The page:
I am finding if the sequence $$(-1)^n\frac{(n+1)!}{3n!}$$ is convergent or divergent. I want to clarify that this sequence is divergent since the Squeeze theorem cannot be applied here (because there is (n+1)! in the numerator) and when simplified, the sequence yields to {$(-1)^n\frac{(n+1)}{3}$}; thus, the sequence does not approach to a single value. Am I right?

  • 3
    $\begingroup$ Are you sure you have $(3)(n!)$ and not $(3n)!$ in the denominator? $\endgroup$ Jun 3 '21 at 11:50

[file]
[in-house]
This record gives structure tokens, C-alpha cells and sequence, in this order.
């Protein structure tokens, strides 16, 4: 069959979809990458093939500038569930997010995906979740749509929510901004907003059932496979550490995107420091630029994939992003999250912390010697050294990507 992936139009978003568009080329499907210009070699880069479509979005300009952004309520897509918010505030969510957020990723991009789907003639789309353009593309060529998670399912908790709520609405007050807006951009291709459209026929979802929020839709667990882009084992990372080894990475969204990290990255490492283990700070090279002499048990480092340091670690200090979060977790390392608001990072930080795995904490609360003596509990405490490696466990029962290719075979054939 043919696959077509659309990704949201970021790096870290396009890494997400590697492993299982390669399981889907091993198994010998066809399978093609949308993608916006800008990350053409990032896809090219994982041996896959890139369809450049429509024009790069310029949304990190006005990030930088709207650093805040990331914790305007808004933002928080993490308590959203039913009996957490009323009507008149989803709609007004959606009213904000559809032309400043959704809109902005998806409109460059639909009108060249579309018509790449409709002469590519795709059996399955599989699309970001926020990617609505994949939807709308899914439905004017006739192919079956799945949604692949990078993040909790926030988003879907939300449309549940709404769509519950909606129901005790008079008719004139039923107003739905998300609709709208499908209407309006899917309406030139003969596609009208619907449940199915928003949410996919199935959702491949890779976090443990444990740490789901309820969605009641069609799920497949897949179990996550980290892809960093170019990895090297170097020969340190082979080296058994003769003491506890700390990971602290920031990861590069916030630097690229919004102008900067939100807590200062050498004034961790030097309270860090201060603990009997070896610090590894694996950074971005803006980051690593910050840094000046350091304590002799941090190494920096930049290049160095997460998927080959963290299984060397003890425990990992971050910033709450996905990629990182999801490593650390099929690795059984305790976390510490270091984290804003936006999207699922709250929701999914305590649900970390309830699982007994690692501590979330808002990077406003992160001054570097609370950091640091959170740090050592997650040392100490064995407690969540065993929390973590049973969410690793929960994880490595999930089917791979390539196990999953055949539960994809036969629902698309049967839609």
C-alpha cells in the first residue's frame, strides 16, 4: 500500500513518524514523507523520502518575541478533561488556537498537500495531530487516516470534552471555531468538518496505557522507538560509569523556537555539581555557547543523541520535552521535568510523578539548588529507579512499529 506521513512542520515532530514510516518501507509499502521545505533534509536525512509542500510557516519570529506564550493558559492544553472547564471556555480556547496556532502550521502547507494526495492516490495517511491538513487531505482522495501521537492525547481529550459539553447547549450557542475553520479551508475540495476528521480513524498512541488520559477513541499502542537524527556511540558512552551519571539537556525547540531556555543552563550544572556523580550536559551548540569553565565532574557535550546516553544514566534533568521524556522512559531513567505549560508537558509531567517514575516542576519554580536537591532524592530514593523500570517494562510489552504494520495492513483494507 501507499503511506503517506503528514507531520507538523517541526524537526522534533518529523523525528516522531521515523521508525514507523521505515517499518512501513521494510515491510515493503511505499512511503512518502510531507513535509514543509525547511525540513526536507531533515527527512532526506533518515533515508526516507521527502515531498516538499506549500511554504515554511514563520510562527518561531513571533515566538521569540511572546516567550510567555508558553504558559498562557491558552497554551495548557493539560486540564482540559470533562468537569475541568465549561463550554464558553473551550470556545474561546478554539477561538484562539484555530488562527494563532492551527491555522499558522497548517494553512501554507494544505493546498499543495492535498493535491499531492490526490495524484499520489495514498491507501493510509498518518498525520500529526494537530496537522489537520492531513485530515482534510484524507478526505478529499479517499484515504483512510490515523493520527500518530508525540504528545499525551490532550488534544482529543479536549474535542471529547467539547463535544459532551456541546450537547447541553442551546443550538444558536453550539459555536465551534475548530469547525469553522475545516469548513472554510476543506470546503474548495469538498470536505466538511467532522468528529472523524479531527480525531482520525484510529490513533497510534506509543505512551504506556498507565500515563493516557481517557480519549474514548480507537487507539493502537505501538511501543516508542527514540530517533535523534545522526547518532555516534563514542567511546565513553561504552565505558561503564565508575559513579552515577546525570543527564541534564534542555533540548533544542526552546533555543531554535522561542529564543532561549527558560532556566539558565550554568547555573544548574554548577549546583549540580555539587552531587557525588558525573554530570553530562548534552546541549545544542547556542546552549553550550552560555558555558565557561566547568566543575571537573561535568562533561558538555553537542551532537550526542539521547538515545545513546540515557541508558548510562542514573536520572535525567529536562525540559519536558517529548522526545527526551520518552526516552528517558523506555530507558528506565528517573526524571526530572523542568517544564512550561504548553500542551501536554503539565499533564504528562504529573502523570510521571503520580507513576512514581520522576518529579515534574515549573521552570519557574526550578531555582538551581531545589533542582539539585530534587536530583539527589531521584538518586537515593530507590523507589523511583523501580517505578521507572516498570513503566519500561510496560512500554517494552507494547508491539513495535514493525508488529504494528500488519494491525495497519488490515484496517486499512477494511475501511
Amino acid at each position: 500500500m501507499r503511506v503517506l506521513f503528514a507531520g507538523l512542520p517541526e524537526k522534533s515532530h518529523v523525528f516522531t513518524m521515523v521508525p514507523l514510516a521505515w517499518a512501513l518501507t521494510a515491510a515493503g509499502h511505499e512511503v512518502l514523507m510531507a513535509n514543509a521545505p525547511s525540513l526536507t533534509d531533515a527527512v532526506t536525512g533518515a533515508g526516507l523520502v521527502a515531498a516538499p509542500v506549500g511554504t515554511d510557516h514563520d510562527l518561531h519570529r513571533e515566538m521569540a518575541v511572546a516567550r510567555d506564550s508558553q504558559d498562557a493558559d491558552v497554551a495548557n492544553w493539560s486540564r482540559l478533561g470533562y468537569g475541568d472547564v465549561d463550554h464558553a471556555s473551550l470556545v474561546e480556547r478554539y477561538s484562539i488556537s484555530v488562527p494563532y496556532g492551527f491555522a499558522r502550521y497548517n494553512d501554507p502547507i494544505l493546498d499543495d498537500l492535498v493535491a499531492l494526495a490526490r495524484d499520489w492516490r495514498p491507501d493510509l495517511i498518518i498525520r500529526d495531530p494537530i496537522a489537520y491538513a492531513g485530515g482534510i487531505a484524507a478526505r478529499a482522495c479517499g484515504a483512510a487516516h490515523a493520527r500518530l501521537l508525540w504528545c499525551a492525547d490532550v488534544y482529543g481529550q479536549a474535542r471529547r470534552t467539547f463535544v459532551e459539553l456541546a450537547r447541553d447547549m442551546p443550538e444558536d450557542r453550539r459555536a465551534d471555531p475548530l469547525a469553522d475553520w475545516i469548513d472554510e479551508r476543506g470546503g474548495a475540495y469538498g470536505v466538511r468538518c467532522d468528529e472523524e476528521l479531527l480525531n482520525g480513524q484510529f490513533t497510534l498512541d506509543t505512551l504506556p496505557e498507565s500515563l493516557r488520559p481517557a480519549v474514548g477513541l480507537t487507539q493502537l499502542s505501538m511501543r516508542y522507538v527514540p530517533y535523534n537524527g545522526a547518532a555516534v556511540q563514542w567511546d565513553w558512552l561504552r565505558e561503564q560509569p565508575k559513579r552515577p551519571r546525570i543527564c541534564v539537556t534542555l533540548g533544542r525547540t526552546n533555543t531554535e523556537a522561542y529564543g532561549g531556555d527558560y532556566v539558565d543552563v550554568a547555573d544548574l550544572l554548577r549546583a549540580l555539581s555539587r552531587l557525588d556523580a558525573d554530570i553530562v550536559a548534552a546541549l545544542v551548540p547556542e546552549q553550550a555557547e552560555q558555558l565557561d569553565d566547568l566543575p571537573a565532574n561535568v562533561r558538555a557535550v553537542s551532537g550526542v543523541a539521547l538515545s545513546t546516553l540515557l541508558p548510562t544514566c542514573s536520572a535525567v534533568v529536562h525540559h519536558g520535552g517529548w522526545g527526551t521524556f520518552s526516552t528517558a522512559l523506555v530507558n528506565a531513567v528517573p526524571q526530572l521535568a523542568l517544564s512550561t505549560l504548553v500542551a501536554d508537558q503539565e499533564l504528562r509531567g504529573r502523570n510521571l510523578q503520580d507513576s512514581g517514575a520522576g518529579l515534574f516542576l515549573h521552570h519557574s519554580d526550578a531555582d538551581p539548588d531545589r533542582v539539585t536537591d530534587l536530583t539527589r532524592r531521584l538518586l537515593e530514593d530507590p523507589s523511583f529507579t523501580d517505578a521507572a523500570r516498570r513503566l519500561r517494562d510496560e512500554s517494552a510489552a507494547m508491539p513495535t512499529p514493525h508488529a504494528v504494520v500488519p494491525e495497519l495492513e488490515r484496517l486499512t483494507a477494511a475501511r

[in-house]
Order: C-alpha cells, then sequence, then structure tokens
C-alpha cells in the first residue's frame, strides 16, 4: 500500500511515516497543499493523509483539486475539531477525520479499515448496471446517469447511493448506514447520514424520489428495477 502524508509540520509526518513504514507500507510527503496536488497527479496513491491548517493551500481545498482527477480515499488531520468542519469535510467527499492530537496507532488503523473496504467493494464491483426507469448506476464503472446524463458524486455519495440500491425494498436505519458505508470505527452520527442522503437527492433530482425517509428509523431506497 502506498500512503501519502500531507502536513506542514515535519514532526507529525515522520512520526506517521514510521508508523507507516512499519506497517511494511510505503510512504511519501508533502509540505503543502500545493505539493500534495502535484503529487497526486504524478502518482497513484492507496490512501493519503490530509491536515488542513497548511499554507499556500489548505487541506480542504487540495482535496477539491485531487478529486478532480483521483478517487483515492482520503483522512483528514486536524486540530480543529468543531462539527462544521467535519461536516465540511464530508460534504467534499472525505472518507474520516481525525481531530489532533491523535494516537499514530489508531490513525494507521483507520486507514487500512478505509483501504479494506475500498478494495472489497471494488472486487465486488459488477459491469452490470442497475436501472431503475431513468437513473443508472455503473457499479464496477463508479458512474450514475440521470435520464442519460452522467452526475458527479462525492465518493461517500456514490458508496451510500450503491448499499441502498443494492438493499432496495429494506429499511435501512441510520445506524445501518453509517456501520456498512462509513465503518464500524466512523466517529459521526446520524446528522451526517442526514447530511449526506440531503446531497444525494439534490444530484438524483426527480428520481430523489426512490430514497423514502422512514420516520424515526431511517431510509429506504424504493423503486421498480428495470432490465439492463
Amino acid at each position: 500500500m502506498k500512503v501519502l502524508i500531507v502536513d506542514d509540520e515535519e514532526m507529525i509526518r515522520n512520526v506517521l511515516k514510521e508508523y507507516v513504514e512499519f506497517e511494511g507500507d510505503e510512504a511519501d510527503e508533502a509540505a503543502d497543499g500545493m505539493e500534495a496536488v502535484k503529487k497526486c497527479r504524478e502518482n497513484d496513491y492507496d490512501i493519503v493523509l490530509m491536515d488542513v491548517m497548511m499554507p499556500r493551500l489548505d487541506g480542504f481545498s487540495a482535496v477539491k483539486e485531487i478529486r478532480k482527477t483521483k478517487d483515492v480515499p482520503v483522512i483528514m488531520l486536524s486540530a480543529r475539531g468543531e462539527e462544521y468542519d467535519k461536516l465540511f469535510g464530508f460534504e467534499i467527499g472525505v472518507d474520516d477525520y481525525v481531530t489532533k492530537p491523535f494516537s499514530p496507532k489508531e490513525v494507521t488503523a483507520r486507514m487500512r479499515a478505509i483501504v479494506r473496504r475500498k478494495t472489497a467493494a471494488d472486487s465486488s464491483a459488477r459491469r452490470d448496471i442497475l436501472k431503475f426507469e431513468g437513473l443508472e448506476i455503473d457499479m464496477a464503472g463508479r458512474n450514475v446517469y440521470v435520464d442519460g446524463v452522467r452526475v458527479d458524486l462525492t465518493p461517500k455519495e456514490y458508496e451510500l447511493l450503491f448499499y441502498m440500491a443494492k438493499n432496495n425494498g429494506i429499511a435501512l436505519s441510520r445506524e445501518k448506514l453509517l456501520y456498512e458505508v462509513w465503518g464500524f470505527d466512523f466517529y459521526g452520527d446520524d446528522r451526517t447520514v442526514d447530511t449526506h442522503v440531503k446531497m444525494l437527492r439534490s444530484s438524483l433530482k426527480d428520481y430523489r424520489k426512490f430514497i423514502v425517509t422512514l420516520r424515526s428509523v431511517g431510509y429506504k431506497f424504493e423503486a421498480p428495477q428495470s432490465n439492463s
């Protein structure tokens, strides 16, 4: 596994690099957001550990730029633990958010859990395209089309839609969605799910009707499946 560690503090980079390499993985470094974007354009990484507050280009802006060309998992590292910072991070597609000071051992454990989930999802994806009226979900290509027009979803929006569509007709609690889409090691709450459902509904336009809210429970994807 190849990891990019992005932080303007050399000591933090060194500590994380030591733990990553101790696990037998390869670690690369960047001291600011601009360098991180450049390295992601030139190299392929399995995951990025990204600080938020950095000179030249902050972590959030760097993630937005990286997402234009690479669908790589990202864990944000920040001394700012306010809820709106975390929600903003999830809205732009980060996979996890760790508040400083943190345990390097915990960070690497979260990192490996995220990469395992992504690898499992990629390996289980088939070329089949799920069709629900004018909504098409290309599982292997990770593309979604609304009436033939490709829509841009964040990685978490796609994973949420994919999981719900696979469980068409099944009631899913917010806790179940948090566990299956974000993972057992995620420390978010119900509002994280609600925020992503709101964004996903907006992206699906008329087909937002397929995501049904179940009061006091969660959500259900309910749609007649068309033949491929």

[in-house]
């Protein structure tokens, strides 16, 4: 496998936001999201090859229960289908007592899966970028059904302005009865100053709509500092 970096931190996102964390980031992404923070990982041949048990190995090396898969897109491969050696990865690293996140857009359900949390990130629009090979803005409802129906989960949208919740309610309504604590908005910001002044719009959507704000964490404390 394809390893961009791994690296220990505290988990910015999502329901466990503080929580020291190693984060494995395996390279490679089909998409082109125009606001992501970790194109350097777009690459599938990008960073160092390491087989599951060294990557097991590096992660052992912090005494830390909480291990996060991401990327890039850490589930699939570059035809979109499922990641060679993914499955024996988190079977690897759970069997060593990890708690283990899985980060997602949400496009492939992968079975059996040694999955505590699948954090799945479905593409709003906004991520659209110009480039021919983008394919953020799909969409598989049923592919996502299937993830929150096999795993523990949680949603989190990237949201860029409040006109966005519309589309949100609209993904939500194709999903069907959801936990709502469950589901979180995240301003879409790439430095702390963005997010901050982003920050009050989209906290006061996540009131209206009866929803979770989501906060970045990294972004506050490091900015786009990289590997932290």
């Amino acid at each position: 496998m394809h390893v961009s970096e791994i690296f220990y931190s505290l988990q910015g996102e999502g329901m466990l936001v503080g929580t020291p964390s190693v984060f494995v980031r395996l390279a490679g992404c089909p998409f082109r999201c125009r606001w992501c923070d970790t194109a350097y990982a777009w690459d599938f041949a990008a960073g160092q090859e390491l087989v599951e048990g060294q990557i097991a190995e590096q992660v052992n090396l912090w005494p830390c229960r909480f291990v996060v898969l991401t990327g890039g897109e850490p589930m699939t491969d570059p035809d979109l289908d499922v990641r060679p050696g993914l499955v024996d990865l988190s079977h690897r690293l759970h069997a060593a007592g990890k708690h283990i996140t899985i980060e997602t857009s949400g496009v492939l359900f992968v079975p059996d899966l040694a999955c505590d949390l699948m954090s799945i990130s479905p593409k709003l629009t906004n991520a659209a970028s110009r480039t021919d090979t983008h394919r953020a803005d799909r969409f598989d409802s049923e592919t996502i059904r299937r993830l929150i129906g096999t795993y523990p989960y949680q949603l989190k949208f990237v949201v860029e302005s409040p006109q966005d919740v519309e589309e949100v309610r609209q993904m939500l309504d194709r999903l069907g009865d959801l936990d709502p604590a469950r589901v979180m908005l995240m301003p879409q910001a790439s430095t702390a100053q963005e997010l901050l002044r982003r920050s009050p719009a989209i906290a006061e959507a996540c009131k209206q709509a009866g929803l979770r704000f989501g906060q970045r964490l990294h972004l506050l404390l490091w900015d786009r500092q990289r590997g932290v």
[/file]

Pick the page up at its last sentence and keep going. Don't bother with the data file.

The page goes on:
• 1
    $\begingroup$ Yes. The term in the denominator is not enclosed in a parenthesis. $\endgroup$
    – Fubuki
    Jun 3 '21 at 12:00
  • 2
    $\begingroup$ Correct. The sequence is unbounded, so it cannot have a limit. The series emerging by summing up the entries does not converge either. $\endgroup$
    – Peter
    Jun 3 '21 at 12:13

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